To find out more about asset based lending please click here.
What is asset based lending?

4. Waiting too long for payment

Bacs Payment Schemes estimates that SMEs are currently owed £14.2 billion in late payments. That’s a lot of money tied up in overdue invoices, and the impact this has on cash flow can be significant.

Without money coming in on time you may not be able to meet your own commitments such as paying suppliers or employees.

When trading on credit terms is impacting your cash flow there are two important things to consider: getting back the money you’re owed and maintaining a healthy cash flow until that happens. 

Firstly, improving your credit control processes can help prevent late payments and ensure that you have the right procedures in place to tackle it when it happens.

There are a number of credit management techniques you can try to encourage your customers to pay on time.

Unfortunately, not all businesses have the time or resource to dedicate to effective credit control.

If this is the case for your business you could outsource the task to the experts who will use their extensive experience to deliver the best results for your business.

Alternatively, finance options are available which help businesses to overcome the cash flow challenges posed by trading on credit terms.

Factoring, for example, combines the cash flow benefit of releasing up to 90% of an invoice’s value with a dedicated sales ledger management service, leaving you the time and resource to meet your day-to-day cash flow commitments without worrying about your money coming in on time.

To find out more about factoring, take a look at our absolute beginner’s guide to invoice finance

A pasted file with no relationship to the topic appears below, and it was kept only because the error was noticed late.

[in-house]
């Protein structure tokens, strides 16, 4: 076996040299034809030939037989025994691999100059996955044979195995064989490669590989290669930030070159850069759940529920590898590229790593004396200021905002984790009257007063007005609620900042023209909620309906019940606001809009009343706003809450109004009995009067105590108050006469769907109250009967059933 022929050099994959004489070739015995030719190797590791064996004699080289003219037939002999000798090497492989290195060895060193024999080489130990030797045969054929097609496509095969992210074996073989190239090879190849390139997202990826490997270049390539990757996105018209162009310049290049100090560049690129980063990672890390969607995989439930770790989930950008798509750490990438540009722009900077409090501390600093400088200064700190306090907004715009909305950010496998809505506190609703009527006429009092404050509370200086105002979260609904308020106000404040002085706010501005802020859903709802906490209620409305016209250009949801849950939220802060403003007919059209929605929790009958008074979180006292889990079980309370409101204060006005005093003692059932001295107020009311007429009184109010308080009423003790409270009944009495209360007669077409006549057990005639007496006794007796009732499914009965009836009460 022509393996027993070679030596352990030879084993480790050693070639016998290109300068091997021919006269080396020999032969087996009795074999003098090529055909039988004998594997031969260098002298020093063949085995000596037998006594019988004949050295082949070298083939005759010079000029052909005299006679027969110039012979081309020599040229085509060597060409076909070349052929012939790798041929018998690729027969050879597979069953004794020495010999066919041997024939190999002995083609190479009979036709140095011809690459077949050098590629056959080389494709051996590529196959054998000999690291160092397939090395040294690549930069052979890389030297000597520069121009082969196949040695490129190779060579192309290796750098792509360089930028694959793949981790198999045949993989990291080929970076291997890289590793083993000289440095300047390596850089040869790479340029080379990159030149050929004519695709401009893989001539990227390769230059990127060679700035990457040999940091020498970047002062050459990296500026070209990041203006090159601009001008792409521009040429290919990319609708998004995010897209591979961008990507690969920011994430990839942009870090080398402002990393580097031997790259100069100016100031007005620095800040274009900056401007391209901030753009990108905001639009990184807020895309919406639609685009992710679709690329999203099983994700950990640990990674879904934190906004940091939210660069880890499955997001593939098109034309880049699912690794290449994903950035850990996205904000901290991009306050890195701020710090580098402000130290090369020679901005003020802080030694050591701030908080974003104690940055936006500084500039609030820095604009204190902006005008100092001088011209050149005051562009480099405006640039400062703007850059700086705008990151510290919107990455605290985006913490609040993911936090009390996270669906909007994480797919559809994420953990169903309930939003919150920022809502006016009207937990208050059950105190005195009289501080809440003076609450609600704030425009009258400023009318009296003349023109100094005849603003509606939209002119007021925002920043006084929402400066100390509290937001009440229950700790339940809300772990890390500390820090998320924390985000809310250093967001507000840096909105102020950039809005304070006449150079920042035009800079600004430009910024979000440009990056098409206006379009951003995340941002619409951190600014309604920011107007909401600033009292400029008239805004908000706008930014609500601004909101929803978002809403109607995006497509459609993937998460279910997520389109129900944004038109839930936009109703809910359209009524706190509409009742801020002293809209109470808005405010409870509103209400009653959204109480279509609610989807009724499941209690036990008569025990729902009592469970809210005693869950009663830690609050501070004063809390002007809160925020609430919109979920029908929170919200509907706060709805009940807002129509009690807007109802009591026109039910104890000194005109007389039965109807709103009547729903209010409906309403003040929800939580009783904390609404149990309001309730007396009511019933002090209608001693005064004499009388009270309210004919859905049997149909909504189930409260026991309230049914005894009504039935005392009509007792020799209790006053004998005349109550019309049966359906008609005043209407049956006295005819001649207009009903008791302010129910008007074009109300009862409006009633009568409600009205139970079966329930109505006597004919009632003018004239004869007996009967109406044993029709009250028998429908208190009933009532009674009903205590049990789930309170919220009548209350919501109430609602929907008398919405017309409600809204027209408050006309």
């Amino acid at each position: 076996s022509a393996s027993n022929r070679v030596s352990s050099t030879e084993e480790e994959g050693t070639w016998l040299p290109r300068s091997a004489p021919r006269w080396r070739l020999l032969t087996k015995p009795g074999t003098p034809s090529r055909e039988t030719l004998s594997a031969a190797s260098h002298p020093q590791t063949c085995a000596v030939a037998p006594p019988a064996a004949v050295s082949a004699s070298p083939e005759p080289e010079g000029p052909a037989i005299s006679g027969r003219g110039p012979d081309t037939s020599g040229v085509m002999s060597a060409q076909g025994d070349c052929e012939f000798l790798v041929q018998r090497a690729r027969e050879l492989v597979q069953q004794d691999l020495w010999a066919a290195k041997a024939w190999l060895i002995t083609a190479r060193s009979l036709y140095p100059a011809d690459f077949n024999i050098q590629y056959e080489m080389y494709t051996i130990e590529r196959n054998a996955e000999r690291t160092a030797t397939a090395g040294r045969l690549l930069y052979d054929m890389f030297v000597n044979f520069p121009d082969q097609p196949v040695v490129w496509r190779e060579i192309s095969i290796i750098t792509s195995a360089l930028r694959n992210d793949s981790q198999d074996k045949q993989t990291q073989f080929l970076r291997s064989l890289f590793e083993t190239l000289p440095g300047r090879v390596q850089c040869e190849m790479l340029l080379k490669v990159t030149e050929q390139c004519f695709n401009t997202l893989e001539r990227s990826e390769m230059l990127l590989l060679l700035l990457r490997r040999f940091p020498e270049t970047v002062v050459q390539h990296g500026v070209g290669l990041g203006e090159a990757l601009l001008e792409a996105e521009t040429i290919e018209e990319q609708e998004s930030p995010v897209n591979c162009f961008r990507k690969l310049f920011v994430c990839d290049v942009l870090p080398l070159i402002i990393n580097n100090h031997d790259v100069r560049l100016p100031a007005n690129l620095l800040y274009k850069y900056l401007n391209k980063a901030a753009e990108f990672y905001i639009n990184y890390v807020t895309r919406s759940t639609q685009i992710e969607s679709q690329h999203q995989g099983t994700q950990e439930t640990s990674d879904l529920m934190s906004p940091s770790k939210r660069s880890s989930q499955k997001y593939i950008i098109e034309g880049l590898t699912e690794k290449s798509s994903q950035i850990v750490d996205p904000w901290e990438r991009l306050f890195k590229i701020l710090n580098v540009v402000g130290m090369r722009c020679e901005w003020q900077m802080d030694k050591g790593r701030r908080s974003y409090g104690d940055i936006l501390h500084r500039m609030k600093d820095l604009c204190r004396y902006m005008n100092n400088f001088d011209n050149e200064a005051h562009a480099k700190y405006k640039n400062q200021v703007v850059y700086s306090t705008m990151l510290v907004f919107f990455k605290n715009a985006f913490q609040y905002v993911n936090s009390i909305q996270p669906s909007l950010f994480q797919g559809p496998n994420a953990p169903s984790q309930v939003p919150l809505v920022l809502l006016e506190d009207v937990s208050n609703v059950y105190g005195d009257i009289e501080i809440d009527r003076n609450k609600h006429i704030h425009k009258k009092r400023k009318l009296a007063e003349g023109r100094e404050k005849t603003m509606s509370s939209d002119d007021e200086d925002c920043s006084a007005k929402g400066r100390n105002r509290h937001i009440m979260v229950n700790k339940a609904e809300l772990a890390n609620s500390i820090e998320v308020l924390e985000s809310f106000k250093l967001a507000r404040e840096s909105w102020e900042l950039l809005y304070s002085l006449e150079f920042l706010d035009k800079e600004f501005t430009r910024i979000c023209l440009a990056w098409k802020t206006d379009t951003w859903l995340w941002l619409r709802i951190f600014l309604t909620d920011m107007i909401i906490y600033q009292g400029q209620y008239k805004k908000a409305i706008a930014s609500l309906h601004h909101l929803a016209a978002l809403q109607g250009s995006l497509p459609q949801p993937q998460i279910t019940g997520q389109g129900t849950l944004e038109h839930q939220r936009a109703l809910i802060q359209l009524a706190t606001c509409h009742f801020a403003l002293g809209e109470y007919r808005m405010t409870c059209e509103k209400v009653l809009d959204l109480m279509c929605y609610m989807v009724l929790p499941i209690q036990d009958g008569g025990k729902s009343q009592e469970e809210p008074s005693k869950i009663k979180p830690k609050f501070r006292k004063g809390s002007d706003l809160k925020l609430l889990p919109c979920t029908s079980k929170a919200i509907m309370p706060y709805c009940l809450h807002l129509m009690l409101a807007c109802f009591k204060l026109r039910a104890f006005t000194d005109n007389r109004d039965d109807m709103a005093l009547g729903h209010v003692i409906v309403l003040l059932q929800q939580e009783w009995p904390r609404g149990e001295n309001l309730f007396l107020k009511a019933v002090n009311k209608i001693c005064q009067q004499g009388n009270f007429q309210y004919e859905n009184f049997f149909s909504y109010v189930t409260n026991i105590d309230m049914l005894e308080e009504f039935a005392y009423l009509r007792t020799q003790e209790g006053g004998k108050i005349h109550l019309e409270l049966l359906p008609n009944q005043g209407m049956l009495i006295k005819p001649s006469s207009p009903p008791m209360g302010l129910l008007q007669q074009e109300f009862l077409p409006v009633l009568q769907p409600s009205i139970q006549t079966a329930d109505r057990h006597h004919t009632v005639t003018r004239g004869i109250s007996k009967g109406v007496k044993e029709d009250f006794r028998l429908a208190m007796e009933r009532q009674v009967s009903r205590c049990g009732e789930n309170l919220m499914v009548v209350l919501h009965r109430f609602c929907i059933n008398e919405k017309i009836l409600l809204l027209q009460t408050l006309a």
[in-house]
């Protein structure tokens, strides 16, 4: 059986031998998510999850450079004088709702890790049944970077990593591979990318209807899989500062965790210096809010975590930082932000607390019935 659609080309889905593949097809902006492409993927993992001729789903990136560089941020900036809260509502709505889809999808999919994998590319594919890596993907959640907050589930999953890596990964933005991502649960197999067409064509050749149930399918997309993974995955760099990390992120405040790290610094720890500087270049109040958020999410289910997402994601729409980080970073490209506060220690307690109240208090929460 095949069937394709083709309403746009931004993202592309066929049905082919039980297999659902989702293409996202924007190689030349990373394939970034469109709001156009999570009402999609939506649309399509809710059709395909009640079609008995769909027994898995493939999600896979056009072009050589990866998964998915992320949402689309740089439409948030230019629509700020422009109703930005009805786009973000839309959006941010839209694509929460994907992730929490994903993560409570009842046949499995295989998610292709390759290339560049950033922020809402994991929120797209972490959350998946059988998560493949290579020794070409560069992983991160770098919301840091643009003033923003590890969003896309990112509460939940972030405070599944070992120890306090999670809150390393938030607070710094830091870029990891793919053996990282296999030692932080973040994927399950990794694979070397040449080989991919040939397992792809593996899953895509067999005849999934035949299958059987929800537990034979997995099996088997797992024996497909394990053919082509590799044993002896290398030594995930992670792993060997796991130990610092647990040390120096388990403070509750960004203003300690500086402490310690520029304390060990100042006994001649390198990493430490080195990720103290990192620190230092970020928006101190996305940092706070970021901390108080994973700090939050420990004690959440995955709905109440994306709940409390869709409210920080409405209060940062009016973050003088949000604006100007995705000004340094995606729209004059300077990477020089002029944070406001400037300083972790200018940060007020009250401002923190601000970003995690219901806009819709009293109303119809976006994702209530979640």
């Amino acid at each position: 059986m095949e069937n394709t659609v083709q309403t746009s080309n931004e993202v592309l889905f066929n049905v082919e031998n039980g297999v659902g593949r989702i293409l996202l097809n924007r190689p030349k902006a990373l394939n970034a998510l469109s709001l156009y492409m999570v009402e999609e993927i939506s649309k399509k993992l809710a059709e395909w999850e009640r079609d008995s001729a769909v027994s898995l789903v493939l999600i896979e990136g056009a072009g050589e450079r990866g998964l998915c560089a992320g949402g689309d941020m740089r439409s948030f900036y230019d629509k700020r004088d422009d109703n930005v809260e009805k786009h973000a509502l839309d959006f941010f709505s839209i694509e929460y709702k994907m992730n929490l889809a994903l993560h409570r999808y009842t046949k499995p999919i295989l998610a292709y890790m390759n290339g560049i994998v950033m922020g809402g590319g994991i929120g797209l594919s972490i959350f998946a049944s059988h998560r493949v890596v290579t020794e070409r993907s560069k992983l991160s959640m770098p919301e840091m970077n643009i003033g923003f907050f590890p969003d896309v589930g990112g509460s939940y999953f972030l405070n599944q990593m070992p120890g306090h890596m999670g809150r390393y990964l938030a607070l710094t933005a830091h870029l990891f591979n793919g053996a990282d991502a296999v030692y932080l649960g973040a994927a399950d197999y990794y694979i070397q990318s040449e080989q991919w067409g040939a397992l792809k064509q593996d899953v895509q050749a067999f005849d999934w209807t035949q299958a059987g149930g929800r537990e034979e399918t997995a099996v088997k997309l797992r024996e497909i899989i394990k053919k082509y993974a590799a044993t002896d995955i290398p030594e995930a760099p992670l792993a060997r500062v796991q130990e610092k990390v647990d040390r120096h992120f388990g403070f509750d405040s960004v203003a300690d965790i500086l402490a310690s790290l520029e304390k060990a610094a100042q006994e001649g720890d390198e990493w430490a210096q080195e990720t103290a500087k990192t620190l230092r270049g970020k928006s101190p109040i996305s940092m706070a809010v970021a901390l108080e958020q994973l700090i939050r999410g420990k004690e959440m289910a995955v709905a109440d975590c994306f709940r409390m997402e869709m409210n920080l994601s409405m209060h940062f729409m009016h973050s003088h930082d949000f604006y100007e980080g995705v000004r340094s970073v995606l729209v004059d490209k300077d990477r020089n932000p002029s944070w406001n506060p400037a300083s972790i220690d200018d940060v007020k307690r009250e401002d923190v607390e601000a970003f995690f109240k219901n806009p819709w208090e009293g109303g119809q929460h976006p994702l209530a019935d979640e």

Absolute beginner’s guide to invoice finance

5. Poor financial planning

Failure to forecast, plan and budget effectively often means that cash flow shortages occur when they could have been avoided.

Cash flow obstacles are a common occurrence in business. Whether it’s an unexpected bill, a late payment or a slow sales month, there are a number of cash flow issues that could pop up unexpectedly.

But, with effective financial planning, you can safeguard your business from these potential obstacles.

Good cash flow forecasting will allow you to spot cash flow shortages before they occur so that you can take the necessary steps to improve your financial position before it becomes an issue.

It could even help you to identify if additional funding is required and help you to secure it.

Take a look at this guide to forecasting, planning and budgeting for more tips on how to successfully manage your business finances.
Your guide to forecasting, planning and budgeting

As a commercial finance broker we can introduce the most suitable finance facility for your cash flow needs. Contact us today on 0800 9774833 or request a call back to see how we could help your business.
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Some of the funders we work with

  • Cynergy Business Finance
  • Close Brothers Invoice Finance
  • Clear Factor
  • Skipton Business Finance
  • Royal Bank of Scotland
  • Berkeley Trade Finance Ltd
  • Optimum Finance
  • Barclays
  • MaxCap
  • Tradeplus24
  • Kriya
  • Metro Bank SME Finance
  • Lloyds Bank Commercial Finance
  • 4Syte
  • Praetura Invoice Finance
  • Giant
  • PNC Business Credit
  • Regency Factors
  • Partnership Invoice Finance
  • Davenham Trade Finance
  • Castlebridge
  • Haydock Finance Ltd
  • Santander Corporate & Commercial
  • Leumi ABL
  • Time Finance
  • Blazehill Capital
  • ABN AMRO Commercial Finance
  • Davenham Asset Finance
  • IGF Invoice Finance
  • Accelerated Payments
  • Nationwide Finance
  • Aldermore Invoice Finance
  • Investec
  • Woodsford Tradebridge
  • eCapital Commercial Finance
  • Sonovate
  • Ultimate Finance Group
  • Merchant Money
  • Peak Cashflow
  • Roma Finance
  • InvoCap
  • Team Factors
  • Pulse Cashflow Finance

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We are a credit broker and not a lender and offer credit facilities from a panel of lenders